Word Power! Take this Legal Language Quiz #2

—Karen M. Ross

This is the second in a series of questions challenging your knowledge of legal terminology from Karen M. Ross’s Essential Legal English in Context: Understanding the Vocabulary of US Law and Government (NYU Press 2019). Take the quiz! Share it with someone you know who will be going to law school or studying U.S. government!

This Legal Language Quiz: In each blog post, Professor Ross will ask a question about legal language using examples from the five units of her book. These posts will have you thinking about vocabulary in new, important, and practical ways.


Quiz #2: Unit 2 in Essential Legal English in Context introduces the federal legislature.

Question: Does the “United States Code” contain federal, state, or local laws? (Find the answer in the comments, below.)

Stay tuned for next Wednesday’s quiz! Find the answers in the comment below!

 

Front cover of Karen M. RossKaren M. Ross is the Director of the Legal English Program and teaches in The Graduate Lawyering Program at New York University School of Law. Her new book, Essential Legal English in Context, provides a practical introduction to the US legal system and its vocabulary.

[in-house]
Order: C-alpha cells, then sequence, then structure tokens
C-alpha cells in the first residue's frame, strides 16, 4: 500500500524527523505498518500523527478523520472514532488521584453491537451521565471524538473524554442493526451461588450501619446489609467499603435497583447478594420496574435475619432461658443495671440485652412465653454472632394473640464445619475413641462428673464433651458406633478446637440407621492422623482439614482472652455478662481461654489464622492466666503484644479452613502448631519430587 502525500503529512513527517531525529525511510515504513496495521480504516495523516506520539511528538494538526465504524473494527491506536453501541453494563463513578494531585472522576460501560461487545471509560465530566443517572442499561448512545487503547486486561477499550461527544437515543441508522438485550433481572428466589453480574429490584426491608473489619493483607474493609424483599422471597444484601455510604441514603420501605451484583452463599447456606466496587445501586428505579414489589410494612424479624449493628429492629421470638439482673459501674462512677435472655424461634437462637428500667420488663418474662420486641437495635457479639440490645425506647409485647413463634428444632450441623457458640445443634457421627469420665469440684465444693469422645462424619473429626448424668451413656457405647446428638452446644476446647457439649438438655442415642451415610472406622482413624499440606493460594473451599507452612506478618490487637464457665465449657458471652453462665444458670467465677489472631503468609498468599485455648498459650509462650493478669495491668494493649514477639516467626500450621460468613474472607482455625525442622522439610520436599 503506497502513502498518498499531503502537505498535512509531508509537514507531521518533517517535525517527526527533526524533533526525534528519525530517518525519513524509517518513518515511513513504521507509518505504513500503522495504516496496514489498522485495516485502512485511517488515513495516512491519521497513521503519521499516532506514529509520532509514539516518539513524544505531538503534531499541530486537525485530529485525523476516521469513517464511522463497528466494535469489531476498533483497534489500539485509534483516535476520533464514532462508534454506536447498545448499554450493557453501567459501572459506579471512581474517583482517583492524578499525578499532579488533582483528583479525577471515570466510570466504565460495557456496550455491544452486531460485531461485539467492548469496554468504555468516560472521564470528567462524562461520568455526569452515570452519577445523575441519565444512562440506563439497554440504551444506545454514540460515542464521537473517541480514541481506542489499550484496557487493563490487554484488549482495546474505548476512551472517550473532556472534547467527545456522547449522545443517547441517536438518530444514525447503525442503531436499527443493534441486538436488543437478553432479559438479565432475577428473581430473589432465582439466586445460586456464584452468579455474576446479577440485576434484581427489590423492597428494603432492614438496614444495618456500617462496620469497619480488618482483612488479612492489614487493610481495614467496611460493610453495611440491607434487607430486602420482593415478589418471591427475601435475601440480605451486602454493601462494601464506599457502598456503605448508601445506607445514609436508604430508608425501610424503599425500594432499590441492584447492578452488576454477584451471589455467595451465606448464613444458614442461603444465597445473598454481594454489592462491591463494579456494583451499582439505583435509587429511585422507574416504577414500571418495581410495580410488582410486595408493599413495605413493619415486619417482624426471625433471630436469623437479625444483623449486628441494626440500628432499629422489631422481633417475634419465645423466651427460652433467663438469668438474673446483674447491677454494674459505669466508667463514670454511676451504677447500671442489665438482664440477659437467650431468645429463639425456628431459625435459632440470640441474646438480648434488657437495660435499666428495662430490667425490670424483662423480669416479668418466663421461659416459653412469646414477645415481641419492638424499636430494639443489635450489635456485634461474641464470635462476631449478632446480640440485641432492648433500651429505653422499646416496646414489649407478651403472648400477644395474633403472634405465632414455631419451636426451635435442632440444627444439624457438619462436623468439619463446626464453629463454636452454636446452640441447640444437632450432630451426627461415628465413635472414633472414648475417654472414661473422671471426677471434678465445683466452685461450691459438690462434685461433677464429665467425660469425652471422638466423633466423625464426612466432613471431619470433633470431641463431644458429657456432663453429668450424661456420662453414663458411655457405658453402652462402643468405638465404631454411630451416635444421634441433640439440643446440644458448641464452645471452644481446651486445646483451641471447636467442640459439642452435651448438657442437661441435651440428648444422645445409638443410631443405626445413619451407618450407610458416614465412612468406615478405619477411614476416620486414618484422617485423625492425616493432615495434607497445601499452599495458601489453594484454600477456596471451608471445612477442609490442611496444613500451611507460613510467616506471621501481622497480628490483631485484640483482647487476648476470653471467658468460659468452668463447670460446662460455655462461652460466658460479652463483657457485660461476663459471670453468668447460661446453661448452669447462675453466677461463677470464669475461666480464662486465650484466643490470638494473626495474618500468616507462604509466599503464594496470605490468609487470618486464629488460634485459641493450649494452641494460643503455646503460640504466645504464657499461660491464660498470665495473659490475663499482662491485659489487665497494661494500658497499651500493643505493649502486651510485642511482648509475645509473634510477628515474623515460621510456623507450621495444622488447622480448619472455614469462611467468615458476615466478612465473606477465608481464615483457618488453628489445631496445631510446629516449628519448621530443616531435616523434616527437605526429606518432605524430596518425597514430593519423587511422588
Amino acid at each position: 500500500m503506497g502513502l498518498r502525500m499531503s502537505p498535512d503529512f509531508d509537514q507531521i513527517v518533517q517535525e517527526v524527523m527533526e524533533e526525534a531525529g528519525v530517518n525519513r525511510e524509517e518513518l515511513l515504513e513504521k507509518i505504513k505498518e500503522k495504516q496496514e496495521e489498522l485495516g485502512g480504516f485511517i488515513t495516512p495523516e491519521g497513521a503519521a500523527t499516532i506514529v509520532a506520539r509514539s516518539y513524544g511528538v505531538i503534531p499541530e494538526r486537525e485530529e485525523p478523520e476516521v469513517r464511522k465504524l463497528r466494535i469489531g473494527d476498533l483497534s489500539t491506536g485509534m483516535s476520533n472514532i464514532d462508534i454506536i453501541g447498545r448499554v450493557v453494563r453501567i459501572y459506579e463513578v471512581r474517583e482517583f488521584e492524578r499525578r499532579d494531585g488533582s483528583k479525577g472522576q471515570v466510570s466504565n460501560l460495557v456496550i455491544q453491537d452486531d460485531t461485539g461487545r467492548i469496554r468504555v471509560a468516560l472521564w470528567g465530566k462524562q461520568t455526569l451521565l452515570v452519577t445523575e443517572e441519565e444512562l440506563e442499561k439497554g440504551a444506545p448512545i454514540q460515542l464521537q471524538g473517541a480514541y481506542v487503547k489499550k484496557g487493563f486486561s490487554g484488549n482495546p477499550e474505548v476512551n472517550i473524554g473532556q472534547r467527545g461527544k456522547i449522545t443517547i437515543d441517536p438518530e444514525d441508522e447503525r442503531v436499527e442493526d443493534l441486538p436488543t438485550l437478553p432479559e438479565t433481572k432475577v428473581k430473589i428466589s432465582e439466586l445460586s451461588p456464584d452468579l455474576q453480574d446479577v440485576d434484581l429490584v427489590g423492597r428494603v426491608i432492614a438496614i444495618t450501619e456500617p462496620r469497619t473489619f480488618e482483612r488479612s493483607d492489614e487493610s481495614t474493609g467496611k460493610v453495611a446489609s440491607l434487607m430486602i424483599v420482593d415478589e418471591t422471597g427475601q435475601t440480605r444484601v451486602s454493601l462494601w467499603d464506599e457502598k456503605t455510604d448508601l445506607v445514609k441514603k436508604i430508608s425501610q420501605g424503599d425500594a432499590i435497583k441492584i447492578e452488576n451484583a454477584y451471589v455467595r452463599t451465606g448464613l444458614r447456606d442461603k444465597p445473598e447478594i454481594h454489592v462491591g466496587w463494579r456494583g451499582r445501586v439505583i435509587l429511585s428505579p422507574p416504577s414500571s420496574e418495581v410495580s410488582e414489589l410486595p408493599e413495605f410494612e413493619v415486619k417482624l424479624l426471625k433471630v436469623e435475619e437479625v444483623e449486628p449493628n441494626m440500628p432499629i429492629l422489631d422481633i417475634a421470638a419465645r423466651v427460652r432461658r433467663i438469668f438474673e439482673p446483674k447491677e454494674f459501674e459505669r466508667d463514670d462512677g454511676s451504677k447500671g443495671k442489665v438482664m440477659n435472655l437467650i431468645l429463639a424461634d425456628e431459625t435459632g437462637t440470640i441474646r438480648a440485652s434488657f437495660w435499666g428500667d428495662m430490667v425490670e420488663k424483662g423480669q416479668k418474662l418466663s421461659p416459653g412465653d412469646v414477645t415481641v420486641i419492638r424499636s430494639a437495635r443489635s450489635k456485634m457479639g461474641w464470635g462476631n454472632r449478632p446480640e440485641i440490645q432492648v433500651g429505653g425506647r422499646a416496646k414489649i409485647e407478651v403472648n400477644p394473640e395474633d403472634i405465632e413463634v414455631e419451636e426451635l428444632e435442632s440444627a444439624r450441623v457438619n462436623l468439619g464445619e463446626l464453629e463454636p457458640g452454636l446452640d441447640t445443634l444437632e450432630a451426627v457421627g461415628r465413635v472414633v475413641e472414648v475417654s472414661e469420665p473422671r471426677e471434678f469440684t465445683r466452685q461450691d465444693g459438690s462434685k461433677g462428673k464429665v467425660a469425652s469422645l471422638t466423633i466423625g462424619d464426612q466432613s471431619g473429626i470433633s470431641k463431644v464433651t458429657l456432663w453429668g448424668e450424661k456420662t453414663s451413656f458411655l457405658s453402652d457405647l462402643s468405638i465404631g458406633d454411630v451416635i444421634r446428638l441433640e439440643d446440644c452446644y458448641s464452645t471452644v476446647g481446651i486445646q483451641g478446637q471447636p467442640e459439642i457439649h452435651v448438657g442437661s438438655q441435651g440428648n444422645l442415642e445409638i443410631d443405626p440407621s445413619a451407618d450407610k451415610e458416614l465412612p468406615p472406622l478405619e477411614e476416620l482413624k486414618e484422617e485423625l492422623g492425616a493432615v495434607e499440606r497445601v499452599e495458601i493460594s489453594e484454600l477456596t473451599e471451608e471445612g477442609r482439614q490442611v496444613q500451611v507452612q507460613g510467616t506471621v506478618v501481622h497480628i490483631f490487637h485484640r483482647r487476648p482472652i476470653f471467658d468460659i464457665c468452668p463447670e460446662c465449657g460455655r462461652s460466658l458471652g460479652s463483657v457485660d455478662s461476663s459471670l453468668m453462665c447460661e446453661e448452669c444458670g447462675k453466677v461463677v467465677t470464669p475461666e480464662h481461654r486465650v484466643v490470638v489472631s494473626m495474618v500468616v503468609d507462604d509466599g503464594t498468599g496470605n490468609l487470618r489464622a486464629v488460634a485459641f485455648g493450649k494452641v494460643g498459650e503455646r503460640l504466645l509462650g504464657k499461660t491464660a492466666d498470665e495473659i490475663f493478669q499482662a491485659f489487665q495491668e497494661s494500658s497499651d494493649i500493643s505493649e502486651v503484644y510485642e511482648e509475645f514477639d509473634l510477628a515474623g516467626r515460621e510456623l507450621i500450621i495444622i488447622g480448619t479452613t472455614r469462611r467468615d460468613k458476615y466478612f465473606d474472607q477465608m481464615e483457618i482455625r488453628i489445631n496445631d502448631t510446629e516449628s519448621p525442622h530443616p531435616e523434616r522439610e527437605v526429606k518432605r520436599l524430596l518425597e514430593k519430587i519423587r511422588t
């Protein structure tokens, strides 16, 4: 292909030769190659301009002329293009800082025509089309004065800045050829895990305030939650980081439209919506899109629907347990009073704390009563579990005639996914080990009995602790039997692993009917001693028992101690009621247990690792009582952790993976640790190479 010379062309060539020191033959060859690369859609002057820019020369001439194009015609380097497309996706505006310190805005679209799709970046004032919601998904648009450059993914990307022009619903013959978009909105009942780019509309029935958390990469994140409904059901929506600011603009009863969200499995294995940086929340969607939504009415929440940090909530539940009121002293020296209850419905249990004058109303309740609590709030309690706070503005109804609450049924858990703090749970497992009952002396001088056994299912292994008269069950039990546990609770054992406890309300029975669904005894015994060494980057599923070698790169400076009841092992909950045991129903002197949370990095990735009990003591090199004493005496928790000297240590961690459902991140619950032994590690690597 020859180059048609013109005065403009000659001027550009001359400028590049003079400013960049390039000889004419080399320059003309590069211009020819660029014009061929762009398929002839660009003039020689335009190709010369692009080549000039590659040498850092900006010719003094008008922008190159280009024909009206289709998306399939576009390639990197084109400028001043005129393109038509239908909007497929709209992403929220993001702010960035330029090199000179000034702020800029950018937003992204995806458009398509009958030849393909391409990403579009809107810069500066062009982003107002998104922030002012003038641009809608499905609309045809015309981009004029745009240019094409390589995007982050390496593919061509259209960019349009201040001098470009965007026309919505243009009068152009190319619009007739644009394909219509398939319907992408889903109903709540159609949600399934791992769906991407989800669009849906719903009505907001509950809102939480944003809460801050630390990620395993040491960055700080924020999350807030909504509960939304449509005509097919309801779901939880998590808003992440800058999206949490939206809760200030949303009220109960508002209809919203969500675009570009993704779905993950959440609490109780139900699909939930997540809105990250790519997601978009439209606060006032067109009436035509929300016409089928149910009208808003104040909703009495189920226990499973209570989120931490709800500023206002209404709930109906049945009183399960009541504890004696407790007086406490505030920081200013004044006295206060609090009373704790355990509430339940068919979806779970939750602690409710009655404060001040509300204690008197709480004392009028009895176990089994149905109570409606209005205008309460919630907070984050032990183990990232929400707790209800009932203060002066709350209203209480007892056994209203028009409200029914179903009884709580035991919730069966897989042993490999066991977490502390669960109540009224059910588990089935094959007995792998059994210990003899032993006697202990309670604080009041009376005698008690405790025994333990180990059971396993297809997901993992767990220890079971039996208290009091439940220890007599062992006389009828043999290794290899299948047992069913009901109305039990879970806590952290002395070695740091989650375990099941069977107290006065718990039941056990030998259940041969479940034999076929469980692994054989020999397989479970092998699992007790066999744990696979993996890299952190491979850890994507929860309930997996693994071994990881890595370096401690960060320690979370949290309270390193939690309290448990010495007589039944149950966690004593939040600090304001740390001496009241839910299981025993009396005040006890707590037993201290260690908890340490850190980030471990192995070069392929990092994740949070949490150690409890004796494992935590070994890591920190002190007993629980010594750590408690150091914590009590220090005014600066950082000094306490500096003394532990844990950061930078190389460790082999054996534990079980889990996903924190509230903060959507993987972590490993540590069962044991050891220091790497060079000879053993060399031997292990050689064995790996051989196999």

One thought on “Word Power! Take this Legal Language Quiz #2

  1. Answer: The “United States Code” is a compilation of federal statutes, divided in subjects called “titles.” Recall from last week’s “Legal Language Quiz #1” that “United States” can mean part of the federal, rather than a state or local government. The United States Code contains federal statutes and is abbreviated “U.S.C.”

    For example, Title 18 of the United States Code (18 U.S.C.) lists federal crimes and Title 35 of the United States Code (35 U.S.C.) lists patent laws. The warning that you see in the beginning of a movie, prohibiting the copying and other unauthorized uses of that movie, contains a citation to Title 17 of the United States (17 U.S.C.) because “Title 17” contains federal copyright laws.

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